March 28, 2019
Annelise Domhoff-Borbe passed away March 24, 2019, in Thermopolis, Wyoming. She was born on January 3, 1928 to Dr. Reinhold and Maria- Borbe in Heinrichswalde, East Prussia (Germany).
Her early years were wonderful for a small girl, until World War II broke out. As a young teen, she and her mother and sister had to flee with 25 pounds on their backs, never to see their homeland or her father again. Her father was sent to the Russian front after refusing to join the Nazi Party. Annelise became ill at a train station while fleeing the Russians, and was left behind for the duration of the war. At the age of 13, the Nazi's forced her to work on a farm to produce food for the military. After the war, she set out on her own to find her family near the Czech border. She had many stories of starvation and bleed- ing feet while walking all the way, but was able to find her mother and sister. Later, Annelise took an apprenticeship at Rudi Stahl pottery in Westerwald. There she achieved the rank of master potter after 3 years as a journeyman and 5 years of study at the Ceramic Academy in Hohr-Grenzhausen. She opened her first studio in the rear of a monastery, trading pottery for studio space. It was here that she met her future husband, Alfred (Fred) Domhoff when he came to buy a pot for his mother. The problem was, he had to get past Annelise's police trained German Shepherd, which he allegedly bribed with sausage. Fred later convinced Annelise to go to British Colombia, Canada, to start a new life as man and wife. They were married in Medicine Hat, Alberta, Canada, before settling in Vancouver, British Colombia. There they had two sons, Stephan and Olaf. At Fred's urging, they later moved to the United States and became citizens. Fred's job had them moving frequently, and Annelise found colleges wherever they transferred, where she could continue her postgraduate work in pottery. Eventually settling in Rock Springs, Wyoming, she started the pottery program at Western Wyoming Community College. She taught for eight years before retiring to Thermopolis, Wyoming, where she started her own studio – Domhoff Pottery. Later her son Stephan joined her and they had a successful pottery business for 30 years. Annelise retired after 70 years as a master potter, and soon after, the pottery business closed so that Stephan could care for her as her health declined.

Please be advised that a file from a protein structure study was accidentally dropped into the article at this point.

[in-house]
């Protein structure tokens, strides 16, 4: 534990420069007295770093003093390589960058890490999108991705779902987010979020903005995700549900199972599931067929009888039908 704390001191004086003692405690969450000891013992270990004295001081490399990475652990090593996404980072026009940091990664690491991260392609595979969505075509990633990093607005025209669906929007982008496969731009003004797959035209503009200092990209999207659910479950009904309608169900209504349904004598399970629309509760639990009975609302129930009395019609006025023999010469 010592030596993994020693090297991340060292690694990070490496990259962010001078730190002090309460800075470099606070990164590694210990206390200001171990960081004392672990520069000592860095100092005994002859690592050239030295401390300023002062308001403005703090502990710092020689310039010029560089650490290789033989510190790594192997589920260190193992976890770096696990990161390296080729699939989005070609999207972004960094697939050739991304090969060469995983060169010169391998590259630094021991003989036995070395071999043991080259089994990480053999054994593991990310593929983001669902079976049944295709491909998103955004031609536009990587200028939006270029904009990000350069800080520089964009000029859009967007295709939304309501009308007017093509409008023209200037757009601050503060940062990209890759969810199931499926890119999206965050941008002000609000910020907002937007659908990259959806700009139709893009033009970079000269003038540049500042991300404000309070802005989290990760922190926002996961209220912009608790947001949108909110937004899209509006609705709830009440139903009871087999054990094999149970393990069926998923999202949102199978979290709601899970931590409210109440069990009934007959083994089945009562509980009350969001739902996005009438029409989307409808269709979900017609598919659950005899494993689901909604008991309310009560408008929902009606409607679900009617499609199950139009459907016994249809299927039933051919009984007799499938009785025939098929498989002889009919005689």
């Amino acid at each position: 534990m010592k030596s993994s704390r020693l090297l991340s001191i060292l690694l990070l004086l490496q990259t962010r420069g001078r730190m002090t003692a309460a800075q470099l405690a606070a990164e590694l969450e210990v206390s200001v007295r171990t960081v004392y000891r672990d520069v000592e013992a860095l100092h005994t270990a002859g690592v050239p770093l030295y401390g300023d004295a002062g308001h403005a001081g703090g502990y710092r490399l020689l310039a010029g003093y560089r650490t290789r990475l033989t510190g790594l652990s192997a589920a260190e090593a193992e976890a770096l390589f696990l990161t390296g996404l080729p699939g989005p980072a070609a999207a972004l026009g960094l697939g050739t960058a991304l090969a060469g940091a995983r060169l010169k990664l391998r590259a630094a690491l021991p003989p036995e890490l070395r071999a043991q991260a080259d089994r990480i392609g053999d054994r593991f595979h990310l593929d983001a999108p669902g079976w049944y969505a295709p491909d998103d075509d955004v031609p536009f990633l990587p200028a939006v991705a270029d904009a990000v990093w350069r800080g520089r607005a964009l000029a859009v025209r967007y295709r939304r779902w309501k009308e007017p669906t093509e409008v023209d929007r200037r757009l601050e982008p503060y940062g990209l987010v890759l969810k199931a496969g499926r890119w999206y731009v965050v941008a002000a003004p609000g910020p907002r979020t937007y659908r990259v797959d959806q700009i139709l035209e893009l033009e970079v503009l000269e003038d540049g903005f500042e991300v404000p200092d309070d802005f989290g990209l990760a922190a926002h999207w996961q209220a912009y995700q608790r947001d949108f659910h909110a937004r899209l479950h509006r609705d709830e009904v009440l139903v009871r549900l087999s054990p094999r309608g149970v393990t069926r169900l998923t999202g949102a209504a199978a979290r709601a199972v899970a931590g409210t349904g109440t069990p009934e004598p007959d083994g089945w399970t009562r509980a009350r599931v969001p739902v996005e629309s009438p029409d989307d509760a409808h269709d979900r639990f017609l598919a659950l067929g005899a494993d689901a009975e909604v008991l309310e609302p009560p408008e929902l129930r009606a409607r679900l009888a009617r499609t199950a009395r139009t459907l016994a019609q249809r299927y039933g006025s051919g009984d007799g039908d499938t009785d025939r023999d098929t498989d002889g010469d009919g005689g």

There are too many awards, television spots, books and accolades to mention, but the one she was most proud of was being appointed to the Governor's Commission for Women by Governor Mike Sullivan. He also commissioned her to make awards for volunteers. He liked her work so much he made her the potter to the Governor, making her special hanging plates for gifts for foreign dignitaries.
Annelise leaves behind two sons: Stephan Domhoff of Thermopo- lis, Wyoming, and Olaf Domhoff and wife Esther of Rock Springs, Wyoming; three grandchildren: Andrea Domhoff Justus and husband Ronnie of Rock Springs, Matthew Domhoff of Sheridan, Wyoming and Izzy Domhoff of Hillman, Michigan; and two great grandchildren: Christian and Alan Justus of Rock Springs. She was preceded in death by her parents and her husband of 45 years, Fred Domhoff.
Annelise will be missed by many friends and colleagues throughout the world, but mostly by her family.
Cremation has taken place. Private funeral services will take place this summer.
Mortimore Funeral Home is assisting with arrangements. Memories may be shared at http://www.mortfh.com.